Producer David Wolper died of congestive heart failure and complications from Parkinson's Disease on Tuesday night. Wolper produced "Roots" and "The Thorn Birds," the two highest rated mini-series of all time.
Wolper's spokesman, Dale Olson, told the Associated Press that the producer died in his Beverly Hills home.
Wolper is best known for producing the Emmy award winning, rating smash "Roots." Adopted from Alex Haley's prize winning book, the ABC mini-series traced the author's family history back to Africa when his ancestors were captured into slavery. It was seen by more than 130 million people when it aired in 1977, or roughly half of the country.
Like Neil Armstrong's walk across the surface of the moon or the Kennedy assassination, both of which similarly captured the nation's attention, the eight episode mini-series is seen as one of the seminal events in television history.
"Roots" received 36 Emmy Award nominations, winning nine; it also won a Golden Globe and a Peabody Award. It served as a showcase for several prominent African American actors, including LeVar Burton and Louis Gossett Jr.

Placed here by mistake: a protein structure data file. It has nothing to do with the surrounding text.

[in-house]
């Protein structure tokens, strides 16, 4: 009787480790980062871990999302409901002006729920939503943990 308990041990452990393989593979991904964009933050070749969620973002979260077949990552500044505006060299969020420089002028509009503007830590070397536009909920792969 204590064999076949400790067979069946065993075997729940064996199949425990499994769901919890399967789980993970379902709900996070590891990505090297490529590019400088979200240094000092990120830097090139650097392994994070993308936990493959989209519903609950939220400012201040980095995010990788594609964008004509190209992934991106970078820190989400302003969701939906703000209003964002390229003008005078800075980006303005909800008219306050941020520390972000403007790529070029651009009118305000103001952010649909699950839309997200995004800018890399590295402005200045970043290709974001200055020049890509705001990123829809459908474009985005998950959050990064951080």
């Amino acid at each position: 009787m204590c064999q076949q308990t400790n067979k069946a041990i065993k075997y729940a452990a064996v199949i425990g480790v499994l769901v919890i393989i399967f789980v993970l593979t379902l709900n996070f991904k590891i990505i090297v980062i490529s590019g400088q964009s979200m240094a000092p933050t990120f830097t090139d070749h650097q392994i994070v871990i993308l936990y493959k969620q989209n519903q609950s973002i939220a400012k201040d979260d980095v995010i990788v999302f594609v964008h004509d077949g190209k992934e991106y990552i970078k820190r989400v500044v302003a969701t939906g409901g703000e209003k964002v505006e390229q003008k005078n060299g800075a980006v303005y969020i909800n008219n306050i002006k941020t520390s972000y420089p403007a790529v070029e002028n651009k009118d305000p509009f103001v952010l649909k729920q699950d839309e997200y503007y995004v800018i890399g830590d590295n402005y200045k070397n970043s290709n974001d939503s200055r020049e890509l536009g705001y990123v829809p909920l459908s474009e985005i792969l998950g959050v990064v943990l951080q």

"Roots" was a tough act to follow, but in producing "The Thorn Birds," a mini-series based on Colleen McCullough's novel, he nearly matched that television movie's success. Set in the Australian outback and starring Richard Chamberlain as a love struck priest, that mini-series became another ratings smash for ABC when it aired in 1983.
Wolper also produced the highly rated "North and South" for ABC in 1985 and 1986. Set in the Civil War, the program was the seventh highest rated mini-series ever and introduced the world to Patrick Swayze.
Though his work on the small screen brought Wolper his greatest success and acclaim, he also made an imprint on the film world. He produced the 1971 children's classic "Willy Wonka and the Chocolate Factory," which boasted an iconic performance from Gene Wilder as the titular candy maker. He also produced the 1997 Oscar-winning crime film "L.A. Confidential."
Wolper directed the 1959 documentary "The Race for Space," which was nominated for an Academy Award.
Outside of his work on film and TV, Wolper was well known for designing and overseeing the opening and closing ceremonies of the 1984 Olympic Games in Los Angeles.